Blaze and his team said that the debate over praise will likely continue, but they stated their results are clear: "both loud and quiet forms of praise are effective tools that can have dramatic effects at the secondary level." A weakness of the study is that the researchers didn't monitor the teachers' use of reprimands, which likely reduced as they spent more time delivering praise.

_________________________________ ResearchBlogging.org

Blaze JT, Olmi DJ, Mercer SH, Dufrene BA, & Tingstom DH (2014). Loud versus quiet praise: A direct behavioral comparison in secondary classrooms. Journal of school psychology, 52 (4), 349-60 PMID: 25107408

Post written by Christian Jarrett (@psych_writer) for the BPS Research Digest.

Saturday, 13 September 2014

Link feast

Our pick of the best psychology and neuroscience links from the past week:

“Cyranoids”: Stanley Milgram’s Creepiest Experiment
Milgram is most famous for his obedience experiments, but Neuroskeptic reports on new research into another of Milgram's ideas - that our speech can be fed to us by someone else (so we become a Cyranoid) without anyone realising anything is amiss.

Rising star of business psychology, Professor Adam Grant, has launched a new, free newsletter called "Granted"
The author of NYT Bestseller Give and Take promises to send you videos and articles about work and psychology.

America's New Bedlam
This disturbing radio documentary from BBC World Service investigates the treatment of the more than one million US prisoners who are mentally ill.

A Social Visit with Hallucinated Voices
Over at the PLOS Neuroscience Community blog, Vaughan Bell explores the social side of hearing voices - the fact that most voice-hearers have relationships with their voices, and perceive their voices as having identities. This is a hugely under-researched area, he says.

We Are Entering the Age of Alzheimer's
"Alzheimer’s ... is more than a disease of the brain. It is a pandemic of selfhood," writes Kent Russell in this moving portrait of a man coping with his father's dementia.

How to Be Alone: An Antidote to One of the Central Anxieties and Greatest Paradoxes of Our Time
At Brain Pickings, Maria Popova shares highlights from How to Be Alone by Sara Maitland.

Hundreds Report Waking up During Surgery
NHS Choices takes a calm looking at the study that led to some alarming headlines.

The Truth About Truthiness 
Megan McArdle at Bloomberg View takes issue with the idea (based largely on this study and disseminated by this Slate article) that low effort thought gives rise to conservative ideology.

A to Z of the Human Condition: N is for Natural Curiosity
Over at the Wellcome Collection blog, Mark Rapoza contemplates our unending curiosity with nature (alongside readers' nature photos).
_________________________________

Post compiled by Christian Jarrett (@psych_writer) for the BPS Research Digest.

Friday, 12 September 2014

Psychologists compare the mental abilities of Scrabble and crossword champions

Completed Scrabble (left) and crossword grids (image from Toma et al 2014).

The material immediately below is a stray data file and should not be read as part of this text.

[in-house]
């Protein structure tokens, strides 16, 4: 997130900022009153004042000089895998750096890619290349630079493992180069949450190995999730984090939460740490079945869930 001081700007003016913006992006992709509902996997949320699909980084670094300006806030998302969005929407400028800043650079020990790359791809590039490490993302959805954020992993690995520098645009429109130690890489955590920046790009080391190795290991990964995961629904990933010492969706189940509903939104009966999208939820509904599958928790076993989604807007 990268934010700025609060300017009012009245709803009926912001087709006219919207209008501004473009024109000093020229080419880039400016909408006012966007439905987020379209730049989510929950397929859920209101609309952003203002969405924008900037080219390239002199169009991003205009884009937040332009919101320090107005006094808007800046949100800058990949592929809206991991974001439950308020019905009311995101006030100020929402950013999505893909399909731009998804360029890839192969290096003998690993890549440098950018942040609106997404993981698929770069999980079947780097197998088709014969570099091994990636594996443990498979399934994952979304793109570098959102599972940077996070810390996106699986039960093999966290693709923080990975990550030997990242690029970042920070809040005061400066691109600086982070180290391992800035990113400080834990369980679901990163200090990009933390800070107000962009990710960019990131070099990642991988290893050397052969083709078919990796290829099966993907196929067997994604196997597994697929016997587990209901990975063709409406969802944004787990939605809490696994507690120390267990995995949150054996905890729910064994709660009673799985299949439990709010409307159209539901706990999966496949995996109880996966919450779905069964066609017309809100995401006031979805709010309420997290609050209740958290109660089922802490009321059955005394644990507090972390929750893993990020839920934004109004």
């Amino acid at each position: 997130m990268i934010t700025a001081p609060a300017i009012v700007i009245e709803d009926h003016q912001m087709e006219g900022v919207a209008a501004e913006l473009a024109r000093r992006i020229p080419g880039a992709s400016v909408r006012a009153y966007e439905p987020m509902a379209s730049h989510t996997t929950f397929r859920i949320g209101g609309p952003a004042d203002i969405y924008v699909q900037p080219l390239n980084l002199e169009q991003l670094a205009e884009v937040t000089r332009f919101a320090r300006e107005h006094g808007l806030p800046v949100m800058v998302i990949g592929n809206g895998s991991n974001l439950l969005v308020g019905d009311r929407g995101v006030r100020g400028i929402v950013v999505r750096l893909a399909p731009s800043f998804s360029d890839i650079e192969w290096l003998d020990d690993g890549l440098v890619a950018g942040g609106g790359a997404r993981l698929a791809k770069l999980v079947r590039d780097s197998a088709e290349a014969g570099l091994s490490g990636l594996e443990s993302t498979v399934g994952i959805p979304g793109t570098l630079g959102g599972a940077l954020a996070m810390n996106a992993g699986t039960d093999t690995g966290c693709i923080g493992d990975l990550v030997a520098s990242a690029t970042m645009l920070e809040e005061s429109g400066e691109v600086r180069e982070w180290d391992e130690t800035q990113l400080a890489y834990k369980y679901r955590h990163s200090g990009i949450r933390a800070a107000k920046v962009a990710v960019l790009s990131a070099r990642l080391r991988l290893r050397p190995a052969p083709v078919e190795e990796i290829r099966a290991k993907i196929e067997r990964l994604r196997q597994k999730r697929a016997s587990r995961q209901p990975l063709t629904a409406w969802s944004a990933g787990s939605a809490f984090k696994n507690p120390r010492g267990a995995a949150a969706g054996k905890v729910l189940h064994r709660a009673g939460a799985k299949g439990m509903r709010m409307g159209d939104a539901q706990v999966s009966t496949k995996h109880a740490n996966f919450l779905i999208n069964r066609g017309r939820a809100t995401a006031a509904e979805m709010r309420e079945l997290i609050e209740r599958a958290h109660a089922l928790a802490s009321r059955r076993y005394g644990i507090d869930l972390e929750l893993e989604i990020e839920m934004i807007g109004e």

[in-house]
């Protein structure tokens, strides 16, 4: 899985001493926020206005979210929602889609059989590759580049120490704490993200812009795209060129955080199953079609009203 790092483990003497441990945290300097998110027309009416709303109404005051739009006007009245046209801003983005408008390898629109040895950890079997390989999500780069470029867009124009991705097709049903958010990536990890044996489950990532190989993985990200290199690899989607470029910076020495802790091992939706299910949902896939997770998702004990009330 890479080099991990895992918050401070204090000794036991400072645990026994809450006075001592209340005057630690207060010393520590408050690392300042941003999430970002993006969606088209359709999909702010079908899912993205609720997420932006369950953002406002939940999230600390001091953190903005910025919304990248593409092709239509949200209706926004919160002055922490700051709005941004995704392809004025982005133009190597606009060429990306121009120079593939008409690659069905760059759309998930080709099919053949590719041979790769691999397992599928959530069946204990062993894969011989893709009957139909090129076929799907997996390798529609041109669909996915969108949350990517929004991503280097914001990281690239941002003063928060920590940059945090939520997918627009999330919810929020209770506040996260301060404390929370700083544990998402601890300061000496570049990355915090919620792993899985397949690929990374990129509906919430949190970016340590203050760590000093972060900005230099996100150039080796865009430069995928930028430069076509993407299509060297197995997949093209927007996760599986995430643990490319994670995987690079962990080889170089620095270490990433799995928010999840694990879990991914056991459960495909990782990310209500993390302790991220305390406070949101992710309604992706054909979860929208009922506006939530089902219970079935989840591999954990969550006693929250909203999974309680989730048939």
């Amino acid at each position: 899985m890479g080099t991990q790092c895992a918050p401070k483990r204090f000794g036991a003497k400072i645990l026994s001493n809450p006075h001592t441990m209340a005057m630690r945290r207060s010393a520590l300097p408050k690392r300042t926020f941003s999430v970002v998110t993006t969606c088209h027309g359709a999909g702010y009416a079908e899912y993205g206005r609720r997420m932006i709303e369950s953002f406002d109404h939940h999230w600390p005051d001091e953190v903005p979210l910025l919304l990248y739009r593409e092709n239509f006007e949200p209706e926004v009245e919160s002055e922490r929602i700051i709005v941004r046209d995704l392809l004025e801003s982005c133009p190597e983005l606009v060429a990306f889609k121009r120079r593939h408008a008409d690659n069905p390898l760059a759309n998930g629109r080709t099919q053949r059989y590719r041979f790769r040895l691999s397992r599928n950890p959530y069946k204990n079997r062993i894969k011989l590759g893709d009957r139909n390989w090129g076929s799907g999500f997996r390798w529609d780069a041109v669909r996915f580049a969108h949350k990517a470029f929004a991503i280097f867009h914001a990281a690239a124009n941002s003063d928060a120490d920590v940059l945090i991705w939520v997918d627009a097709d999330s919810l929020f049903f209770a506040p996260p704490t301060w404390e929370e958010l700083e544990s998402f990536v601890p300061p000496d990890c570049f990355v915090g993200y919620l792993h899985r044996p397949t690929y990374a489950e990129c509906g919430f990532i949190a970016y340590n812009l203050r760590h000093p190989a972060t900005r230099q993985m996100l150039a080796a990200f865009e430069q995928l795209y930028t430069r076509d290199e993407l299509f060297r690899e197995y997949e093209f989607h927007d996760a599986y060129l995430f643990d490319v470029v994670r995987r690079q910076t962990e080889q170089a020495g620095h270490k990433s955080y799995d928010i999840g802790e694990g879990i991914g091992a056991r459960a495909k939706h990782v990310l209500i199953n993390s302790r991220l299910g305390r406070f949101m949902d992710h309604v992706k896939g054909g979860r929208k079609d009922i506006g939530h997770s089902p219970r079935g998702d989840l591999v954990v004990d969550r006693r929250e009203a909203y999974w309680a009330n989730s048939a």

Every year, hundreds of word lovers arrive from across the US to compete in the American Crossword Puzzle tournament. They solve clues (e.g. "caught some Z's") and place the answers (e.g. "slept") in a grid. Meanwhile, a separate group of wordsmiths gather regularly to compete at Scrabble, the game that involves forming words out of letter tiles and finding a suitable place for them on the board.

Both sets of players have exceptional abilities, but how exactly do they differ from each other and from non-players of matched academic ability? Some answers are provided by Michael Toma and his colleagues, who have performed the first detailed comparison of the mental skills of the most elite crossword and Scrabble players in the US. Previous studies on gaming expertise have mostly involved chess players, so this is a refreshing new research angle.

Toma's team recruited 26 elite Scrabble players (in the top two per cent of competitive players, on average; 20 men) and 31 elite crossword players (in the top 7 per cent, on average; 22 men) to complete several tests of working memory - the kind of memory that we use to juggle and use information over short time-scales.

For example, there was a visuospatial task that involved judging whether images were symmetrical, while also remembering highlighted locations in a series of grids that always appeared after each symmetry image. Another challenge was the reading span task (a test of verbal working memory), which involved judging the grammatical sense of sentences, while also remembering the order of individual letters that were flashed on-screen after each grammatical challenge.

The researchers anticipated that the Scrabble players would outperform the crossworders on visuospatial working memory, whereas they thought the crossword players might be superior on verbal working memory. These predictions were based on the contrasting skills demanded by the two games. Scrabble players often spend hours learning lists of words that are legal in the game, but unlike crossword players, they don't need to know their meaning. In fact many Scrabble players admit to not knowing the meaning of many of the words they play. On the other hand, Scrabble players need skills to rearrange letters and to find a place for their words on the board (a visuospatial skill), whereas crossword players do not need these skills so much because the grid is prearranged for them.